Iran Comes Back to the Nuclear Table and Brazil’s President Faces Complex Economic Challenges

Iranian Nuclear Negotiations to Commence on Friday

Iran has agreed to come back to the table for another round of nuclear talks that will begin Friday in Istanbul. I wrote an essay last week describing the way in which this is largely the result of a concerted and successful multiyear strategy by the Obama Administration. The negotiations have previously always collapsed over two main issues: How much uranium Iran will enrich and at what levels, and allowing international inspectors free access to verify compliance. In advance of the negotiations, the Iranian nuclear chief spoke out about the possible parameters of an agreement they'd be willing to accept, saying that they might be willing to give up continued enrichment at the 20% level;  When "the need is met, we will decrease production and it is even possible to completely reverse to only 3.5 percent." Even if the Iranians are willing to cease enrichment above the 3.5% level, their likely insistence on maintaining their existing stockpile -- in addition to a history of resistance to verification regimes - stand a good chance of sinking the talks once again.

This is not to say that talks are in vain. An understanding of the long-running patterns in the US-Iranian relationship suggests that Tehran coming to the table at all is a sign of their weakened international and economic position. Israeli Defense Minister Ehud Barak has concluded that he does not "believe that this amount of sanctions and pressure will bring the Iranian leadership to the conclusion that they have to stop their nuclear military program." Both American and Israeli intelligence report that Iran has not yet made a decision to pursue a nuclear weapons program, but Barak's pessimism is well founded. It is the willingness of the United States to keep the diplomatic option open, however, that creates the political space for convincing other countries to adopt increasingly restrictive sanctions. Iranian intransigence during these negotiations, then, could lay the groundwork for yet another round of sanctions - further tightening the noose around the Ayatollah's neck. 

Brazilian President Meets with Obama

Brazillina President Rousseff is in Washington today meeting with President Obama for what might appear to be a bit of a victory lap. Brazil has experienced tremendous economic growth over the last several years, brought an enormous number of poor into a burgeoning middle class, and ascended to new levels of international influence as one of the premier BRIC nations. This has all contributed to President Rousseff's enviable 77 percent approval rating.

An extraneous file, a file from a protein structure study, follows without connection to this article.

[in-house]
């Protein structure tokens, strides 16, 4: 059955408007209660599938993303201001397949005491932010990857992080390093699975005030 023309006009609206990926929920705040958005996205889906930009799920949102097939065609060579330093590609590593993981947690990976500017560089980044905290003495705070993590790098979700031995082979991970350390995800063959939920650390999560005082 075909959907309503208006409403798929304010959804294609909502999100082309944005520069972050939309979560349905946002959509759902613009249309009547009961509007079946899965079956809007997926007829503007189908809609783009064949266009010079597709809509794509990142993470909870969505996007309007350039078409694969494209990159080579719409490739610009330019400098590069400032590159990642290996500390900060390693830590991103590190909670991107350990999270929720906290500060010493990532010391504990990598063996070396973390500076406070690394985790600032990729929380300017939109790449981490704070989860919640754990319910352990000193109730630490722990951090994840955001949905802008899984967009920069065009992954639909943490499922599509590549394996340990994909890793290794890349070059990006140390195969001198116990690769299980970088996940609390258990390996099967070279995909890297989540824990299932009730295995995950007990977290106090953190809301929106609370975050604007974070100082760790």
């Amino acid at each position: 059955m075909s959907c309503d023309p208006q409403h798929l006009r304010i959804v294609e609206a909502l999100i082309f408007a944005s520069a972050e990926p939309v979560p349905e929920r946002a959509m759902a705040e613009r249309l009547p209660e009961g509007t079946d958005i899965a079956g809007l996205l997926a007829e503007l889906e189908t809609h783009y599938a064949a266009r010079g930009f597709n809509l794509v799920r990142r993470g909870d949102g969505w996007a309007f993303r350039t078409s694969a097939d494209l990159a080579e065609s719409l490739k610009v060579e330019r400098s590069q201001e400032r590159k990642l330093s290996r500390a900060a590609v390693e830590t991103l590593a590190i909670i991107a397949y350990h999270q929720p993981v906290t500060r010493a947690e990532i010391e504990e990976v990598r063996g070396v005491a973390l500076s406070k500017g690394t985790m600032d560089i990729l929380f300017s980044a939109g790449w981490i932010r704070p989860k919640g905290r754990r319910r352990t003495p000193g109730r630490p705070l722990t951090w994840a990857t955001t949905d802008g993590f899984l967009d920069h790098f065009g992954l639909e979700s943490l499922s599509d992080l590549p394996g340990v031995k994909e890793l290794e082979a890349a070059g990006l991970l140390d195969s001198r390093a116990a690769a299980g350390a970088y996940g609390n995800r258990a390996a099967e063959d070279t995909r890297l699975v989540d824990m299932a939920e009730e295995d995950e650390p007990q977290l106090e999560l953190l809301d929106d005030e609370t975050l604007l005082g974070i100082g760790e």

Bill Hinchberger takes to the pages of Foreign Policy, however, to point out that while the good times may not be over for Brazil, they're likely to be winding down in the near future. The problem is with the fundamentals. Brazil's meteoric economic rise was largely on the back of what Tyler Cowen might describe as eating the low hanging fruit. The economy was bolstered by the ability to export enormous amounts of extractive natural resources to a hungry Chinese market and reap the efficiency gains of urbanization and technological innovation. These dynamics, though, lose their value over time and won't support 7% growth indefinably. In fact, GDP growth is now down closer to 2%. The aggressive export promotion has led to an overvalued currency which is now beginning to lead to deindustrialization in other key manufacturing sectors. As minerals become increasingly scarce, foreign direct investment will be more difficult to secure as a decaying industrial base combines with a regulatory environment that is ranked as one of the worst in the world. With the right investments, there's no reason to think that Brazil cannot solidify the gains of the last decade and cement its position as a significant regional power. In order avoid stagnation, however, they will need to pursue sound industrial policy, economic reforms,  and be willing to make the tough decisions to adjust to changing economic dynamics. Hopefully President Rousseff is prepared to use her substantial well of political capital to do just that.